FULDA ― After months of careful planning and anticipation, two Fulda women opened the doors to SheBrews Coffee House on May 18.

SheBrews, located at 114 N. St. Paul Ave. in Fulda, is the culmination of a longtime dream for co-owners Danette VanderBeek and Shaina Leinen.

VanderBeek is a lifelong coffee lover and self-proclaimed “coffee snob.” Her love for the art of brewing has motivated her desire to open a coffee shop for years.

Leinen explained that while she didn’t always love coffee itself, what originally drew her in was the atmosphere of coffee shops.

When she began college at Winona State University, Leinen wanted to find a job that would help her meet people and get to know the community. She found work in a coffee shop, and says to this day that job is the best one she’s ever had. While working as a barista, Leinen not only got her fill of social interaction, but also developed her coffee palate.

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Both women ended up in Fulda after meeting their husbands. They met each other just last year at Fulda’s Wood Duck Festival, and the course of their conversation turned to coffee. They each discovered that the other longed to open a coffee house, and decided right then and there to do it together.

Although running into a stranger with the same dream may seem like a random coincidence to some, VanderBeek and Leinen say their meeting was providential.

“It was God that brought us together,” Leinen said.

Both women already have independent careers ― VanderBeek owns her own acupuncture practice and Leinen is a school and family mental health counselor with Greater Minnesota Family Services ― so it took some juggling to continue working and raising families while also planning their new venture.

The first step was to find a space. The first property they were interested in didn’t work out, but the women were approached later by contractor Randy Dierks of Randy Dierks Construction, who said he had an idea if they were interested.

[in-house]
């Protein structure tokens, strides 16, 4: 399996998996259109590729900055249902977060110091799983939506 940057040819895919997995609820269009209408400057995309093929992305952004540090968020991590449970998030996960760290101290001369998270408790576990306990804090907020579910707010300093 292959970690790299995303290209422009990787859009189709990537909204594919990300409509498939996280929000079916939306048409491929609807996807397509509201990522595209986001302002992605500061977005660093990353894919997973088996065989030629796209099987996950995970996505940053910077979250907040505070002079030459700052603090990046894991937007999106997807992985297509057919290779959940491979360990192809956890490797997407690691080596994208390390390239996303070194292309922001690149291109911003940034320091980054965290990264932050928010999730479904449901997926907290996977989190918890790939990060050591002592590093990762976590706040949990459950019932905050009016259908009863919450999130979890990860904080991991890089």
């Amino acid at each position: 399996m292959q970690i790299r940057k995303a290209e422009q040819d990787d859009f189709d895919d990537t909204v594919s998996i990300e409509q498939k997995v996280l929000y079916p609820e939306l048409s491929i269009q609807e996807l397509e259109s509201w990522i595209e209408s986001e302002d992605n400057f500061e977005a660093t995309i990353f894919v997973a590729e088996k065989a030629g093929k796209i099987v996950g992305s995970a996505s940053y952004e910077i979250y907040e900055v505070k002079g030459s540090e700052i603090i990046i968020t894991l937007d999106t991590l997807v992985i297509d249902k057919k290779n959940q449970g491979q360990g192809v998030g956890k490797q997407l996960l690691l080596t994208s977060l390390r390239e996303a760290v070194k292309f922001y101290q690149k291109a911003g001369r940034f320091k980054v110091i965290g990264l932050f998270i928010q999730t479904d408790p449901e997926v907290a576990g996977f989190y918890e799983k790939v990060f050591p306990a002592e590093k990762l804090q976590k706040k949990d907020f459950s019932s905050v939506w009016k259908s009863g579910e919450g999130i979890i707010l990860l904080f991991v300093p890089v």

Dierks explained that he was looking for another business to fill the other half of the storefront occupied by The Store, which opened in February. Leinen and VanderBeek loved the idea, and Dierks began remodeling the space, customizing it for the needs of the coffee shop. The space includes a built-in play house, and everything on the walls or on display is available for purchase.

VanderBeek's daughter, Holland, and Leinen's son Liam play together in the SheBrews built-in playhouse. (Leah Ward/The Globe)
VanderBeek's daughter, Holland, and Leinen's son Liam play together in the SheBrews built-in playhouse. (Leah Ward/The Globe)

Another major decision was what to name their business. They wanted it to have a distinct, memorable name that made a reference to coffee. VanderBeek and Leinen eventually landed on SheBrews, a reference to the biblical book of Hebrews and to the fact that they are women.

Leinen and VanderBeek have a twofold vision for their coffee shop: first, to share Christian love, and second, to teach people about coffee.

“Our whole purpose is sharing the love of Jesus,” Leinen said. “We want customers to feel different when they come here.” The two greet every person with a smile and want to get to know their patrons.

The women also want people to feel comfortable asking questions about the menu items. Not everyone understands the difference between an americano, a latte and a cappuccino, and that’s OK. They’d like to teach people exactly what they mean by each method of coffee preparation.

Due to caution necessary because of COVID-19, SheBrews is not yet offering all that's planned. For now, the coffee shop hours are 6 a.m. to noon Monday through Friday and 7 a.m. to noon Saturday. Menu items are mostly beverages, including coffee drinks, hot chocolate, smoothies and Italian sodas, as well as a limited breakfast food menu. The store only allows five customers inside at once to allow for social distancing.

Despite these limitations, VanderBeek and Leinen said their first week of business has been great, and the community has shown up to support them.

“It’s been way busier than we thought we were going to be,” VanderBeek said.

In the coming months, hours will expand to 6 a.m. to 3:30 p.m. and the lunch menu will include sandwiches, salads and wraps, with soups offered seasonally.

“We want to bring a space to Fulda that really promotes community,” Leinen added.

Eventually, the women would like to make SheBrews available to rent out for special meetings or events, with the option of having them on site to prepare coffee.